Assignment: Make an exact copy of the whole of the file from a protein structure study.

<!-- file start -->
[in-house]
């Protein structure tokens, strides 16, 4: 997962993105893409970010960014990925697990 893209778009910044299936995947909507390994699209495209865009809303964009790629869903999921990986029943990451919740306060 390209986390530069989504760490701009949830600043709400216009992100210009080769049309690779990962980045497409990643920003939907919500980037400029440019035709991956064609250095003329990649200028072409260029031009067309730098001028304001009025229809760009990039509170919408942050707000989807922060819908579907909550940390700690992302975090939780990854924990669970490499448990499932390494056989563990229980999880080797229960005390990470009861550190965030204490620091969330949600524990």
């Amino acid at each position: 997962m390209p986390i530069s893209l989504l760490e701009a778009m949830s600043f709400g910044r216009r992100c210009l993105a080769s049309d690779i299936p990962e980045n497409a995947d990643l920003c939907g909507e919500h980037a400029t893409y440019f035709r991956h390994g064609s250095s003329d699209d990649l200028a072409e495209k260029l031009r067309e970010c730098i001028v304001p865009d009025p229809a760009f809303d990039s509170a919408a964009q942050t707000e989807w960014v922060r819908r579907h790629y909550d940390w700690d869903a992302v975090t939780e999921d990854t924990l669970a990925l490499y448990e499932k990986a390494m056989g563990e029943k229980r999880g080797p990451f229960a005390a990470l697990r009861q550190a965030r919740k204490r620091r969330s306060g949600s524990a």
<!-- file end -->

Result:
[in-house]
């Protein structure tokens, strides 16, 4: 997962993105893409970010960014990925697990 893209778009910044299936995947909507390994699209495209865009809303964009790629869903999921990986029943990451919740306060 390209986390530069989504760490701009949830600043709400216009992100210009080769049309690779990962980045497409990643920003939907919500980037400029440019035709991956064609250095003329990649200028072409260029031009067309730098001028304001009025229809760009990039509170919408942050707000989807922060819908579907909550940390700690992302975090939780990854924990669970490499448990499932390494056989563990229980999880080797229960005390990470009861550190965030204490620091969330949600524990």
């Amino acid at each position: 997962m390209p986390i530069s893209l989504l760490e701009a778009m949830s600043f709400g910044r216009r992100c210009l993105a080769s049309d690779i299936p990962e980045n497409a995947d990643l920003c939907g909507e919500h980037a400029t893409y440019f035709r991956h390994g064609s250095s003329d699209d990649l200028a072409e495209k260029l031009r067309e970010c730098i001028v304001p865009d009025p229809a760009f809303d990039s509170a919408a964009q942050t707000e989807w960014v922060r819908r579907h790629y909550d940390w700690d869903a992302v975090t939780e999921d990854t924990l669970a990925l490499y448990e499932k990986a390494m056989g563990e029943k229980r999880g080797p990451f229960a005390a990470l697990r009861q550190a965030r919740k204490r620091r969330s306060g949600s524990a």